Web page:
The task is to use Google Refine to transform an Excel sheet into an RDF graph, load it into a simple SPARQL server that exposes the dataset over HTTP for posing SPARQL queries against it. In addition you will link your two datasets (from task 1 and 2) through one or more owl:sameAs statements, and pose a query that retrieves data from both sets.
If you are not familiar with Google Refine, you may want to start by watching the three tutorial videos, but for this task you are probably not going to need any of the data transformations. What you will need to use is the RDF export facility of the plugin you installed, hence, familiarize yourself with its functionality (in particular you may want to look at the explanation for the RDF export here).
Then start Google refine and import this Excel sheet. Your task is to re-engineer the data in the Excel sheet by using either existing vocabularies suggested by Google refine, e.g. foaf, or any vocabulary you would like to refer to (or one defined locally). Include all the data in the Excel sheet, and export it as an RDF graph.
Next, download and install the Jena Fuseki SPARQL server software from this location (pick one of the first ones named *distribution*). Perform the steps under the heading "Getting started with Fuseki" including to start the server, as described on this page.
While you are downloading the software and installing it, also edit the two RDF datasets that you have. In order to be able to use them together, you should add some owl:sameAs statements to them (one of them is enough). You can do this by loading the datasets into a tool and adding the triples, or you can simply open the file(s) in a text editor and manually editing them. If you are unsure about the syntax, the file exported from D2R contains a few sameAs statements already, but not referring to your dataset.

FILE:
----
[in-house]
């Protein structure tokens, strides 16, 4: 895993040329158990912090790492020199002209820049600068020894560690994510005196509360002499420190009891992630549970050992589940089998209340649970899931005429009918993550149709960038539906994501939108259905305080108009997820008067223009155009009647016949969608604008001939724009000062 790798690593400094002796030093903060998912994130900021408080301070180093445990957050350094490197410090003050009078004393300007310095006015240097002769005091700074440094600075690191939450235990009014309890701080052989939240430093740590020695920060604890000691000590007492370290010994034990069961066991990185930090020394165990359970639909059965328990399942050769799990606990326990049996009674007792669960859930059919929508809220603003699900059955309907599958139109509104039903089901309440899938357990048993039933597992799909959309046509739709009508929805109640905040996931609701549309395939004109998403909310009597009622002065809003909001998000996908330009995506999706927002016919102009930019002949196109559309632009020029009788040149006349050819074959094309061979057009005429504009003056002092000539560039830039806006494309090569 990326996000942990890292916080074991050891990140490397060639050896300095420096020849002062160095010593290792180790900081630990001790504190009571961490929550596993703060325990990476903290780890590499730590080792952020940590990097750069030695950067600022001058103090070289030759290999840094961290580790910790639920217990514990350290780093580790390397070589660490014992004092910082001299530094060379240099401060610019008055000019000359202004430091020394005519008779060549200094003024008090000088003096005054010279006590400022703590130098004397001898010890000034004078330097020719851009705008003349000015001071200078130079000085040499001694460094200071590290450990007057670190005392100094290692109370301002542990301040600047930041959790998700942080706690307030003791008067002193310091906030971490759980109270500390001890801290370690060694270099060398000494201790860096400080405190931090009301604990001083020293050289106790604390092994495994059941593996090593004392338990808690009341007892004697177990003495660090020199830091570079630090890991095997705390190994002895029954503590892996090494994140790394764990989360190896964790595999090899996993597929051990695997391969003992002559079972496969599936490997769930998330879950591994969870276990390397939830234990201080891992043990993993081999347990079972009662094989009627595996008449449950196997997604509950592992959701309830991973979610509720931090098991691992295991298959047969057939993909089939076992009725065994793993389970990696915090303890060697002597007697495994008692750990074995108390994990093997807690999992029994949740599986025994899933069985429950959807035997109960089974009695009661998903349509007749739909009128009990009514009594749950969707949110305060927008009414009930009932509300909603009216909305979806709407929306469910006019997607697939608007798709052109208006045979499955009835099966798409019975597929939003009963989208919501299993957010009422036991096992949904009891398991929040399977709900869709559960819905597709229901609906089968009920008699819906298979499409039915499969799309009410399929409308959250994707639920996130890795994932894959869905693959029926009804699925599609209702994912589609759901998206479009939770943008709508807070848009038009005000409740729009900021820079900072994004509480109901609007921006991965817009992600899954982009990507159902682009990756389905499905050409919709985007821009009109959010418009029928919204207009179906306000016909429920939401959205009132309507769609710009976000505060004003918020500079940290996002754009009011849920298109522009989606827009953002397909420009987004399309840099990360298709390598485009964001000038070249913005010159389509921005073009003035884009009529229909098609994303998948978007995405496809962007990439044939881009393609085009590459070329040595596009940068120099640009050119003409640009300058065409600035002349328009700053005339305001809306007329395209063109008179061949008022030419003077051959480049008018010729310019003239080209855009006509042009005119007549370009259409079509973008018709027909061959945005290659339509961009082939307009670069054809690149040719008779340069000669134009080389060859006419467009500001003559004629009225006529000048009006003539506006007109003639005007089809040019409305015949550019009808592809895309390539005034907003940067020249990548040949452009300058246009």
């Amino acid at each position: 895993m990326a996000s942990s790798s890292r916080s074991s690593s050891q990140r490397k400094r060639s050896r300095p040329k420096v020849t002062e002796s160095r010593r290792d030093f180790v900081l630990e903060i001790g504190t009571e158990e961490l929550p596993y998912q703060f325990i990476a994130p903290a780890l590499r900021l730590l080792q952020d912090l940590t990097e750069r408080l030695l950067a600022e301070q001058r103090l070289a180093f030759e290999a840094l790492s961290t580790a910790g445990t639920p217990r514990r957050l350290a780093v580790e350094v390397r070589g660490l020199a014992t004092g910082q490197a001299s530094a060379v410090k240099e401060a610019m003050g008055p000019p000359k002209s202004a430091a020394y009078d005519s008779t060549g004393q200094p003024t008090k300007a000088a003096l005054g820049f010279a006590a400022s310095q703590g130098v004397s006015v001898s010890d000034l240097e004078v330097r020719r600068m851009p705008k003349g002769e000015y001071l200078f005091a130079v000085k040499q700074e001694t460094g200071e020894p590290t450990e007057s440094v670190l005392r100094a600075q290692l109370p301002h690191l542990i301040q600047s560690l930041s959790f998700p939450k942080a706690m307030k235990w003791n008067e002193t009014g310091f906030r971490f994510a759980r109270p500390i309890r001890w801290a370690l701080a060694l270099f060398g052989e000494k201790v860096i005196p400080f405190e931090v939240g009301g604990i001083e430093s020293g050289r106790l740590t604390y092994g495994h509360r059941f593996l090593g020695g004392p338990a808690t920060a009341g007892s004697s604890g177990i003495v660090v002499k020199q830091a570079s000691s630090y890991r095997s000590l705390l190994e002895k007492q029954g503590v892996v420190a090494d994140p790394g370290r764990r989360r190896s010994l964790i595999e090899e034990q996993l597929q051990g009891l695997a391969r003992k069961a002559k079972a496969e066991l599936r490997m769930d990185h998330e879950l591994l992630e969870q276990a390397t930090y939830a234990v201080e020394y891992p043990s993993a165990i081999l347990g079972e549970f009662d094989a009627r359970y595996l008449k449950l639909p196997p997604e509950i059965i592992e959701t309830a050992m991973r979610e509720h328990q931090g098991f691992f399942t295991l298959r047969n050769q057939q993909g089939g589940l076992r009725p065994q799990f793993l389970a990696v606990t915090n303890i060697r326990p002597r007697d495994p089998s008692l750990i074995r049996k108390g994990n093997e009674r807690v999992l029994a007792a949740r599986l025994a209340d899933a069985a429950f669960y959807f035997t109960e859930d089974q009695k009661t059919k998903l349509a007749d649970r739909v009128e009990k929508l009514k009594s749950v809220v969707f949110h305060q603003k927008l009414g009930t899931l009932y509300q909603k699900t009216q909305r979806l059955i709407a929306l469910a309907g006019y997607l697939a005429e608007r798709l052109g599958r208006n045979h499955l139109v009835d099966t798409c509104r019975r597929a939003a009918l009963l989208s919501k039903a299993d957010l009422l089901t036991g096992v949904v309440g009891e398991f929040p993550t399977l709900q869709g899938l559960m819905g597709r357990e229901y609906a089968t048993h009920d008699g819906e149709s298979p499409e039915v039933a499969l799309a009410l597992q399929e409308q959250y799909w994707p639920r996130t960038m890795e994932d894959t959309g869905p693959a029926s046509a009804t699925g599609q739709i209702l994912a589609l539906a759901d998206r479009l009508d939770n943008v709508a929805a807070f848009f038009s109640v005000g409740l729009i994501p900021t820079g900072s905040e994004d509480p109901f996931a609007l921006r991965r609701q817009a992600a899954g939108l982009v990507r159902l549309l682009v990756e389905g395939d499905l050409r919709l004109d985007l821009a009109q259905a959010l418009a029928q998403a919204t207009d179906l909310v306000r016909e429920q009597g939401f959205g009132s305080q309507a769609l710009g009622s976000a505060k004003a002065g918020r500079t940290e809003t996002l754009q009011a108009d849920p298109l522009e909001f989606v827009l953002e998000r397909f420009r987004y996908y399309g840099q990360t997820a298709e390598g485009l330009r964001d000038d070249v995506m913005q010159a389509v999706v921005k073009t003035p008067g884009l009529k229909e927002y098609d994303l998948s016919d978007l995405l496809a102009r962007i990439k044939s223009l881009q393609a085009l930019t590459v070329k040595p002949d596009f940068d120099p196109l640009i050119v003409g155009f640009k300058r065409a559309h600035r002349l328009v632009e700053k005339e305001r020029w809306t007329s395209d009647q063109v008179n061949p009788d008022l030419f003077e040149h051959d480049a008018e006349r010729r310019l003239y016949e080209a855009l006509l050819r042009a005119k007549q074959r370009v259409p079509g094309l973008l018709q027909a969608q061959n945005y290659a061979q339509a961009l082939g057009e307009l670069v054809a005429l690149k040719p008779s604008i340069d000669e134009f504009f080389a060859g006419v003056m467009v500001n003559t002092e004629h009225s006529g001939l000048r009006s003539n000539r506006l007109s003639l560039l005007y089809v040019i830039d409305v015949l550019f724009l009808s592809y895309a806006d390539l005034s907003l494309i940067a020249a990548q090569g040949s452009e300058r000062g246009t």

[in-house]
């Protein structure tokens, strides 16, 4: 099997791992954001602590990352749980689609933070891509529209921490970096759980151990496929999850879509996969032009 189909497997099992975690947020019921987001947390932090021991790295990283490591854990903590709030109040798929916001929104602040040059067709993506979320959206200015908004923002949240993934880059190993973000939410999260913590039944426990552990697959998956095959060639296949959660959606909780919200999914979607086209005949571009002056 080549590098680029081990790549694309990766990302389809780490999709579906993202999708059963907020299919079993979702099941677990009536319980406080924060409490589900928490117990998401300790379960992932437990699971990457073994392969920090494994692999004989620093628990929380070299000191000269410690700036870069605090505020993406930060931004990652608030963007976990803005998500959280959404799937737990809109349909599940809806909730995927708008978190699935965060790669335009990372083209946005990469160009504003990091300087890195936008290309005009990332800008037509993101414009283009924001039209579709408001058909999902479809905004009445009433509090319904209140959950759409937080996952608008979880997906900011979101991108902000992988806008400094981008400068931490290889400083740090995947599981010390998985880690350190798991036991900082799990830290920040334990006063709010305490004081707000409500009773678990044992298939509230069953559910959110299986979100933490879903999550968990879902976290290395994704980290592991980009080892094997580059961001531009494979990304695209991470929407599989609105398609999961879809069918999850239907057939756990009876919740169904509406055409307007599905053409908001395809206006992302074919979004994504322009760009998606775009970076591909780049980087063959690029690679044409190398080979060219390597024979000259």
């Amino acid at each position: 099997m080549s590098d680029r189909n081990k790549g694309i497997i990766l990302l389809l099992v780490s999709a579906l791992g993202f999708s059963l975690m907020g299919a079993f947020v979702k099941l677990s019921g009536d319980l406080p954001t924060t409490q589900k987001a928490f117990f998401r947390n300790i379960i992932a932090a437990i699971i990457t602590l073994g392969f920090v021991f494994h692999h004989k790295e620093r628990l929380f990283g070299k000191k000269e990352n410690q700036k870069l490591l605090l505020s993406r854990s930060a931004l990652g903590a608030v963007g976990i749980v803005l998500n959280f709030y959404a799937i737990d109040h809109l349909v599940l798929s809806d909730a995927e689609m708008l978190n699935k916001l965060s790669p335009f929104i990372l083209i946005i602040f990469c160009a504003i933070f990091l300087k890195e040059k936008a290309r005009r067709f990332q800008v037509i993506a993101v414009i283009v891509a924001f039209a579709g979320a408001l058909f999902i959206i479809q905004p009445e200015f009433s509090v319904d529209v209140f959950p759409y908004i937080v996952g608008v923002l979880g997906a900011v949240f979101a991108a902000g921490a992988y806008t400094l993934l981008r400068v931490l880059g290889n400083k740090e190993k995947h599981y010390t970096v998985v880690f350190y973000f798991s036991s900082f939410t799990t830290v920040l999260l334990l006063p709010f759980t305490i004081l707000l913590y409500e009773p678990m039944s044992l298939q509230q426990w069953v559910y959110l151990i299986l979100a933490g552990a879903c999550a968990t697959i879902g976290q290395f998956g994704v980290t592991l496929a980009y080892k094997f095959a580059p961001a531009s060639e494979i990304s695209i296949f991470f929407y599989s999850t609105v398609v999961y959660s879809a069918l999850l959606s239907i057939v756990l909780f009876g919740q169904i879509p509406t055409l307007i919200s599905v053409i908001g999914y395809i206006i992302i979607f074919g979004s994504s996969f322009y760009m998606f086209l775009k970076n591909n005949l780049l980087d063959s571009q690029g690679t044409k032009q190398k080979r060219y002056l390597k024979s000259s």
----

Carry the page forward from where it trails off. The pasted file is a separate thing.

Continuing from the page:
Once Fuseki is up and running, go to the graphical interface at http://localhost:3030/ and through the Control Panel select the default dataset and proceed to the graphical query interface. By using the bottom upload facility, load the data you reengineered and exported from the Excel sheet into the server's default graph. Then do the same with the other dataset exported from D2R server. If you are unsure what you have loaded, use the SPARQL query interface, write a couple of SPARQL queries against your dataset and check the results.
Finally, write one SPARQL query that makes use of your owl:sameAs statement(s) to retrieve data about an element (the one that exists in both datasets and that you have linked) from both datasets. After checking that it runs correctly, save the query in a text file.
Submit the reengineered data from the Excel sheet, and the text file with the query, as the result of this exercise.
Extra task (optional) - Rule based reengineering with Semion
If you have time left in the session, also try out the Semion reengineering tool. Note that this exercise is optional, and you don't have to hand in any result from it.
Extra task (optional) - D2R server with SPARQL update
If you have time left in the session, also try out the D2R server plugins for SPARQL UPDATE. You will find the install instructions and tutorial here.
Session 2 - Using LD to enrich data from social streams
Exercises are at the end of the lecture slides that you can find here.
Page responsible: Eva Blomqvist
Last updated: 2012-09-20